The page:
Lost in space?

Silver Linings

NASA astronauts Suni Williams and Butch Wilmore are still stranded on the International Space Station after Boeing's plagued Starliner spacecraft finally managed to drop them off last month.

Since then, technical issues affecting the spacecraft have delayed their return journey indefinitely, with multiple helium leaks kicking off an investigation.

Williams and Wilmore were originally meant to return on June 14 — over three weeks ago — and NASA has yet to announce when its latest attempt will be to bring them back down to Earth.

It raises an interesting question: how are Williams and Wilmore feeling about the delay? One former colleague says that the extended stay on board the orbital outpost could actually be a blessing rather than a curse.

"Well, my first reaction was it's probably good news for the two Boeing astronauts," retired Air Force colonel and NASA astronaut Terry Virts told NPR. "They're, you know, they get a few bonus weeks in space. And you never know when your next space flight is going to happen, and so I'm sure the astronauts are happy to get some bonus time and space."

Virts also argued that the rest of the station's crew would be "happy" to get some "free labor."

Glass Half Full

Meanwhile, NASA has been adamant that the two astronauts are technically "not stranded in space," despite being stuck there indefinitely.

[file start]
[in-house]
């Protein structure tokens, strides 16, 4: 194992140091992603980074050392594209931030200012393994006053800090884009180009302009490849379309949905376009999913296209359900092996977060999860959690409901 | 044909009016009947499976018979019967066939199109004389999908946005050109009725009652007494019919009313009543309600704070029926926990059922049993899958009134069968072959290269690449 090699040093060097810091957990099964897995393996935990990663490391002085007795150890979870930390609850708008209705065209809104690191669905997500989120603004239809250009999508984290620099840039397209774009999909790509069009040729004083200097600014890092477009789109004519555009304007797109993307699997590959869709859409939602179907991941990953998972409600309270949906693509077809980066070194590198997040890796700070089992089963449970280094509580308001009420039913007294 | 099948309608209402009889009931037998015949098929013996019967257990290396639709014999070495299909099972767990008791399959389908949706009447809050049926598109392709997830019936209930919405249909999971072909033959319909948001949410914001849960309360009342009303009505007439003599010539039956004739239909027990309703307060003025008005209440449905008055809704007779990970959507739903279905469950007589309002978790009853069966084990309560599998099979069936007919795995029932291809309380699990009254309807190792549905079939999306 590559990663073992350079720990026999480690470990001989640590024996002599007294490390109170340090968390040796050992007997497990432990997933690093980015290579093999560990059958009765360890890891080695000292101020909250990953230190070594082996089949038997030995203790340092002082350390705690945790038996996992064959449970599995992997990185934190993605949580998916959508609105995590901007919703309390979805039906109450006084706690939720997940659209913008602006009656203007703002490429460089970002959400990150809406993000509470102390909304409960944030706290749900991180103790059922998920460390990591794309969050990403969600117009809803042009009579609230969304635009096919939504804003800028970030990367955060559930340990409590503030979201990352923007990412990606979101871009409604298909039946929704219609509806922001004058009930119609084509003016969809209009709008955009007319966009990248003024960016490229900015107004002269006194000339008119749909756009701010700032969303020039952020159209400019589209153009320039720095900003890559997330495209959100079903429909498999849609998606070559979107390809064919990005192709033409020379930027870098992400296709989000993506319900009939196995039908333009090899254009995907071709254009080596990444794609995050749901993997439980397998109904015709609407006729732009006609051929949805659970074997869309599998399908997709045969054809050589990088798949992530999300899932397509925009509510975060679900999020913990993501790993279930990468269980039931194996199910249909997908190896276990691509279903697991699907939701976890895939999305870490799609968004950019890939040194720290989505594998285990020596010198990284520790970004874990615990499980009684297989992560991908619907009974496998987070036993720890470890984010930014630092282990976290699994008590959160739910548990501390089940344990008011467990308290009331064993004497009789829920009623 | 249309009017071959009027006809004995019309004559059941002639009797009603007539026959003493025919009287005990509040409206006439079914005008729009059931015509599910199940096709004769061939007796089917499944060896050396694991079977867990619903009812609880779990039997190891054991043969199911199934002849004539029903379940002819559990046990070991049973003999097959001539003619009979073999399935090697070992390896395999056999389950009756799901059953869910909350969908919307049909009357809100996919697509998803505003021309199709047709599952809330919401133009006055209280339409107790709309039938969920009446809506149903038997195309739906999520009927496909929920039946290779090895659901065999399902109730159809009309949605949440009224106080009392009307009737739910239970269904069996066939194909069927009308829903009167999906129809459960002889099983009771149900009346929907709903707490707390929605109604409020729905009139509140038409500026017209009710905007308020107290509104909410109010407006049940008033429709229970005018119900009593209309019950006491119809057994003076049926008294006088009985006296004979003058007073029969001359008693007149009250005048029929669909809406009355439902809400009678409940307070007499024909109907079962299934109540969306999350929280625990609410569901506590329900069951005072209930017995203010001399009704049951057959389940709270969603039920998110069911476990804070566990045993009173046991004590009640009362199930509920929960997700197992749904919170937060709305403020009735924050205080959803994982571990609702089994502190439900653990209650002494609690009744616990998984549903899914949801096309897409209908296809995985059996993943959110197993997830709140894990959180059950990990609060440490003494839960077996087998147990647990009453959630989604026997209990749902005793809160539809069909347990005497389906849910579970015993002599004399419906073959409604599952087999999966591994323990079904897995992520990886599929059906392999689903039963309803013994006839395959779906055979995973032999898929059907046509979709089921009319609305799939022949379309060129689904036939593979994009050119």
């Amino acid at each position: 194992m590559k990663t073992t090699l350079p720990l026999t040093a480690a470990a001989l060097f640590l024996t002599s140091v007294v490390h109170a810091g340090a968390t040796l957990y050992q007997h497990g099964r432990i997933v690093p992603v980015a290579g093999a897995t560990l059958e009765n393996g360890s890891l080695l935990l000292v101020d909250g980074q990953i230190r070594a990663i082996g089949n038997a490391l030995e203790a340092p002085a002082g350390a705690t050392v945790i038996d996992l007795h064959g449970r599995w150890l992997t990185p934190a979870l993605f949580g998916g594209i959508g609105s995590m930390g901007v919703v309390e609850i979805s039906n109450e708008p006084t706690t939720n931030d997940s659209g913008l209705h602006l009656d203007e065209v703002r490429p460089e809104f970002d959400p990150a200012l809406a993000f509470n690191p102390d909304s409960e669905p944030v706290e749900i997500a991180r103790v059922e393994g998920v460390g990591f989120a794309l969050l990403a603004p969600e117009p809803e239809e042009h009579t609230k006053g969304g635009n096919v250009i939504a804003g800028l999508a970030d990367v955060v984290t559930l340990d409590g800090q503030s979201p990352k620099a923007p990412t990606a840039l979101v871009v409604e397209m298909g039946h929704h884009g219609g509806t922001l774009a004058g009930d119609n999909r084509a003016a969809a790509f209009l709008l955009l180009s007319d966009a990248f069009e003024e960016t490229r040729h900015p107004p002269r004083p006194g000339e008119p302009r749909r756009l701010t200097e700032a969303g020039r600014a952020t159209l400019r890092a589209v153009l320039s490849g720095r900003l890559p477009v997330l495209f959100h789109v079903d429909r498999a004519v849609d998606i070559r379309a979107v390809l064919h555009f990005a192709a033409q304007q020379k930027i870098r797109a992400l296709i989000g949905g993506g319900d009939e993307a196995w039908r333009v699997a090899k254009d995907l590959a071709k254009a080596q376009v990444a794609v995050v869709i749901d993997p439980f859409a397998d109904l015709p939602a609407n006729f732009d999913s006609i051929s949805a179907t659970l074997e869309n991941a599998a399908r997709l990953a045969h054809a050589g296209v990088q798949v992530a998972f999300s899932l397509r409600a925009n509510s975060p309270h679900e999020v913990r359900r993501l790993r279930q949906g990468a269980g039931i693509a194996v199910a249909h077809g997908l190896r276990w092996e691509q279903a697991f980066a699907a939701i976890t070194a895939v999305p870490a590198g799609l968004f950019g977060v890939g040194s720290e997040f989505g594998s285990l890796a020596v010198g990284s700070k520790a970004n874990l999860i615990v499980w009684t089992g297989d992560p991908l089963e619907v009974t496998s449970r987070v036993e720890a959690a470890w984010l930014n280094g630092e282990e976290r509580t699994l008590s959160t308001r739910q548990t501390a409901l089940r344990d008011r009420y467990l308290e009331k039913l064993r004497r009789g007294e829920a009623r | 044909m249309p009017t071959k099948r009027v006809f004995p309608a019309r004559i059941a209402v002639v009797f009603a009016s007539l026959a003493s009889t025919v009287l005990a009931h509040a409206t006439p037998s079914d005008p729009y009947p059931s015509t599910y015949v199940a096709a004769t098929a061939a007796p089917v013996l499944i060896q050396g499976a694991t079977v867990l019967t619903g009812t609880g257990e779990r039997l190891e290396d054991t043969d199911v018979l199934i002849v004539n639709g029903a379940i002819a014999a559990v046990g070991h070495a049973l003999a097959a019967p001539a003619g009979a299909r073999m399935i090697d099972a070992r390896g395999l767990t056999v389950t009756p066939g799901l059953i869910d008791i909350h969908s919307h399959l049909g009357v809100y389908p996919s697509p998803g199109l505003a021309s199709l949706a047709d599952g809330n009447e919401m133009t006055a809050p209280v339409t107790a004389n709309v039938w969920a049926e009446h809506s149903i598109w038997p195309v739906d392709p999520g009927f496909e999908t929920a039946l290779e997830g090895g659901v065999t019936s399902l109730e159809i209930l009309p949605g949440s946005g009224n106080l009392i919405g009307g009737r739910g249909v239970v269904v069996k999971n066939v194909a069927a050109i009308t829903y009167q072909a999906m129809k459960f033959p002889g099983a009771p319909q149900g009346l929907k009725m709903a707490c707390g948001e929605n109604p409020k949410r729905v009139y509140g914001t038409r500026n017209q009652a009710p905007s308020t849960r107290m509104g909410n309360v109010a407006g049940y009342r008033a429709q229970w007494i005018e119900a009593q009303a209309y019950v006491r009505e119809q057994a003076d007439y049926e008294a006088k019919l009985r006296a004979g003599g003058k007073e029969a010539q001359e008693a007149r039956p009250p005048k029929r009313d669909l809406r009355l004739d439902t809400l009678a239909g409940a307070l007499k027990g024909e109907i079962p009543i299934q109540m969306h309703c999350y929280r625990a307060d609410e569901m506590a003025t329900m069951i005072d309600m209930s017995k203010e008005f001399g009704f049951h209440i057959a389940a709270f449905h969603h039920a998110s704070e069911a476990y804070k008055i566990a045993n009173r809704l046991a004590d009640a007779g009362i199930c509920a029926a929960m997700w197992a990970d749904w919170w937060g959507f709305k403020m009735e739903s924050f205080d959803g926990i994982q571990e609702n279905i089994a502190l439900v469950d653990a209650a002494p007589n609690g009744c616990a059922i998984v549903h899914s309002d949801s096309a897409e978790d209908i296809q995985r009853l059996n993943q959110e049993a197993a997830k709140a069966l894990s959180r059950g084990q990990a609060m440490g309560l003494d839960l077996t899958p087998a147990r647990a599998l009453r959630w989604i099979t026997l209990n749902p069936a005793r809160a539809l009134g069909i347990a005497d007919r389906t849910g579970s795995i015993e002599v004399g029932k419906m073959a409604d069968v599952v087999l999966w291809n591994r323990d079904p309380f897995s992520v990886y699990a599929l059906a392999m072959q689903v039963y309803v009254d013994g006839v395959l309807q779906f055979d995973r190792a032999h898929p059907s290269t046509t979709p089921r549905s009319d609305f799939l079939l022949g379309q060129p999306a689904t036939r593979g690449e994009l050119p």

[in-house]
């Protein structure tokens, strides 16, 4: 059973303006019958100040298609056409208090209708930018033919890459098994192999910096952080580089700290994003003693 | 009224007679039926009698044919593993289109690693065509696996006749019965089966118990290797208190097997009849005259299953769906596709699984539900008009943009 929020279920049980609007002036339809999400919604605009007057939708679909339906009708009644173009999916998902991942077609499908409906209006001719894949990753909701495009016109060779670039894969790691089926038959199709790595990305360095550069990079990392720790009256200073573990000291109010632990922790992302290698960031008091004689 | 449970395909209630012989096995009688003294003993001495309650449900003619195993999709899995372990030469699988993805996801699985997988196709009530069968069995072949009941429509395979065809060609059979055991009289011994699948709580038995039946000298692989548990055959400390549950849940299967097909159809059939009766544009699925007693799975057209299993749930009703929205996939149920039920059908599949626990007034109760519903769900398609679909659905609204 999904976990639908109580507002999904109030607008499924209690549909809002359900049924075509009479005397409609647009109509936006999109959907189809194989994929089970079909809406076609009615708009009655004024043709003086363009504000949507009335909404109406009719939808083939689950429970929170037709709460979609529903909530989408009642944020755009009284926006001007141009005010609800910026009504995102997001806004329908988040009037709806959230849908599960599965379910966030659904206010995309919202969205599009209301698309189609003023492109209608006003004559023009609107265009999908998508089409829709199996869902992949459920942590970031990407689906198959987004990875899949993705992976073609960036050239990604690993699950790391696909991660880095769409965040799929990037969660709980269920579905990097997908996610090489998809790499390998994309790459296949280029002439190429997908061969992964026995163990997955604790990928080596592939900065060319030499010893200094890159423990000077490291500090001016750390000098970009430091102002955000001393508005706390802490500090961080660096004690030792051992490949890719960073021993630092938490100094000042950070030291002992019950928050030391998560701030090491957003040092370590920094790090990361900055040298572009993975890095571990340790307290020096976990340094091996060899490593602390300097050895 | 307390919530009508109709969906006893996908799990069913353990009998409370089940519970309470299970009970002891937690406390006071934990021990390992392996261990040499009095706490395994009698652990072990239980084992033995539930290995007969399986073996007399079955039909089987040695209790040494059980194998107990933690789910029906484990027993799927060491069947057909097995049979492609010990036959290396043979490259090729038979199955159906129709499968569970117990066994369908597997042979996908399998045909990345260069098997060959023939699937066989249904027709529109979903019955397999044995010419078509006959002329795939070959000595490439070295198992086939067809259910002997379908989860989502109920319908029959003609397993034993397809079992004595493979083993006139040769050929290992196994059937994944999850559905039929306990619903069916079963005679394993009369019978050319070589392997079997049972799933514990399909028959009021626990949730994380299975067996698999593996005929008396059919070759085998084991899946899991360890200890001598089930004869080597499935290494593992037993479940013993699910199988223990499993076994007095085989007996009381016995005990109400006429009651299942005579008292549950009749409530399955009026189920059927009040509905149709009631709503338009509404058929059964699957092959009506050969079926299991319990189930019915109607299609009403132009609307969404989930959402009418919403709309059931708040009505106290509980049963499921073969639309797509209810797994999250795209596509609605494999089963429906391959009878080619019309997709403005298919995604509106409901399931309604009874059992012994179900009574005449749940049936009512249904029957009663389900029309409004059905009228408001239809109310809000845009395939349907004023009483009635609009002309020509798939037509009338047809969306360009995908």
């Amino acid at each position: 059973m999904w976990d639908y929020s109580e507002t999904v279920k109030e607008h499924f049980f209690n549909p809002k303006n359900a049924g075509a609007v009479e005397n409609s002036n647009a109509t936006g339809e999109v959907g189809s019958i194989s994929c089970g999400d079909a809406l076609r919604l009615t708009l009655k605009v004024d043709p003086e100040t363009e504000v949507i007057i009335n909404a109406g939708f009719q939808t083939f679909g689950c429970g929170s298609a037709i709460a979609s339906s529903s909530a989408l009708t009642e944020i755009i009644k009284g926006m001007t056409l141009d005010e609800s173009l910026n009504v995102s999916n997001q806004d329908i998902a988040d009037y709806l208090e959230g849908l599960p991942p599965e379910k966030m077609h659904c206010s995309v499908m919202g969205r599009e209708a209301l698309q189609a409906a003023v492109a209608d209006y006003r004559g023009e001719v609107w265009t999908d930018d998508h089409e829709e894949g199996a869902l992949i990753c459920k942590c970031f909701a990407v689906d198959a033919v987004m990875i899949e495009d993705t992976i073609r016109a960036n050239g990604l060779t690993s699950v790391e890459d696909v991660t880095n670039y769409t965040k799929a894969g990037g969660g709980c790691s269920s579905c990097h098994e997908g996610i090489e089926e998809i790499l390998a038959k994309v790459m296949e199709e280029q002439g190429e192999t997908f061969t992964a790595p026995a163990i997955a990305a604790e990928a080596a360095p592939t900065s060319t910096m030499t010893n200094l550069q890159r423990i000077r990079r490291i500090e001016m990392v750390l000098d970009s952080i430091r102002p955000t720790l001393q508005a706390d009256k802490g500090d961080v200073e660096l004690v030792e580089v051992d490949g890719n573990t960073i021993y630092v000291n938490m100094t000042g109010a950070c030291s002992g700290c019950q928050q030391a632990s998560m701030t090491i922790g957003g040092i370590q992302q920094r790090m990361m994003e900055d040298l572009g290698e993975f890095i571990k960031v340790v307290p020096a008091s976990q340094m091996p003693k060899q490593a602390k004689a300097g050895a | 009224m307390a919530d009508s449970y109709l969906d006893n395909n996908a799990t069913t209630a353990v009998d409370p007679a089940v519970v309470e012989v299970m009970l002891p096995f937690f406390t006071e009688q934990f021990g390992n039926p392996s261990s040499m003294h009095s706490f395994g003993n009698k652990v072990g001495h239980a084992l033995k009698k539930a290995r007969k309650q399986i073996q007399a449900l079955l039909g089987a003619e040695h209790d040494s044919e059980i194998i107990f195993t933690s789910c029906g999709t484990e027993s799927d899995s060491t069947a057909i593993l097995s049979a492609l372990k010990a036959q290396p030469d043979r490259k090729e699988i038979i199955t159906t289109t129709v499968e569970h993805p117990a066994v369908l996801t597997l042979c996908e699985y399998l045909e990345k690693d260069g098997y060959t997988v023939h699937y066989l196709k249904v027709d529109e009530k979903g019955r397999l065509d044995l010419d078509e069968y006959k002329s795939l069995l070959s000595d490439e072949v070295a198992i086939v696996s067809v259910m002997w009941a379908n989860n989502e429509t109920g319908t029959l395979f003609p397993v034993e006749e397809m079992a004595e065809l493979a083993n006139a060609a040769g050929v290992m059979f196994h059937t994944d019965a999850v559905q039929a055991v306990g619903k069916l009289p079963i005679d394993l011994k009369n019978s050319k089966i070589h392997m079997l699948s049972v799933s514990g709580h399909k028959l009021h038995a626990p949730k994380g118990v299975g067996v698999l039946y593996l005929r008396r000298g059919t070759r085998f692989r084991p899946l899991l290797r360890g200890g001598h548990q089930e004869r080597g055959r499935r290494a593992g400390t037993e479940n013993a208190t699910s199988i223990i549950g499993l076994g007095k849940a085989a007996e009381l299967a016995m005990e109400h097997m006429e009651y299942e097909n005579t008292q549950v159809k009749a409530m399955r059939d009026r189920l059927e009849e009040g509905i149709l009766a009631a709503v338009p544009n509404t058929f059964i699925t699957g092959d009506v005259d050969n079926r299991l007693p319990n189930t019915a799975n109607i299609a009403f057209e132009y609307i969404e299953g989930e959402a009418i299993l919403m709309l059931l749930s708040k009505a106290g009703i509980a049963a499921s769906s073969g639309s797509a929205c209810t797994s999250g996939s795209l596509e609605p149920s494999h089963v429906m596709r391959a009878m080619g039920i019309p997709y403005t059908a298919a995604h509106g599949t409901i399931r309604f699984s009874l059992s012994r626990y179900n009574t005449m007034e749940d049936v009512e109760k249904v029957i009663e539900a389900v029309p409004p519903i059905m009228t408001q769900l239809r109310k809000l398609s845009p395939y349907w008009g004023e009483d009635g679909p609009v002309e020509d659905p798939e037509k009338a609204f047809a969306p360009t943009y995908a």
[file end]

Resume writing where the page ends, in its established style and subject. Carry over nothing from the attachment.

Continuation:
"So far, we don’t see any scenario where Starliner is not going to be able to bring Butch and Suni home," NASA commercial crew program manager Steve Stich told reporters last month.

Boeing's spacecraft has already faced years of delays and budget overruns, with technical issues greatly hampering its efforts to establish an alternative to SpaceX's tried-and-true Crew Dragon astronaut shuttle.

But according to Virts, it's all par for the course, especially given the fact that Starliner's latest trip is a test flight, not an operational mission.

In 2015, Virts had his own return journey from the International Space Station delayed after a Russian supply ship had crashed back down to Earth following a rocket failure. Officials at the time wanted to give engineers more time to conclude their investigation into the mishap.

Virts told NPR that he believes they're indeed not stuck and that they could simply "jump in the capsule, close the hatch, and come back to Earth" in case of an emergency.

"They want to take the big bureaucratic rubber stamp and stamp certified on the Starliner," he said. "You know, and so in order to do that, they basically have some free time" during which "engineers can analyze all the data to understand what's going on with the helium and the jets."

"Once they come back to Earth, they'll never be able to get that data again," he added.

Virts also took the opportunity to send a message to Williams and Wilmore.

"I would just say enjoy it," he told NPR. "And stay busy. You don't want to, you know, just sit around. But I know these two, they're not going to sit around. And I'm sure NASA will have plenty of work for them to do."

More on Starliner: NASA Praises Boeing's Stranded Starliner for Managing Not to Explode While Docked to Space Station

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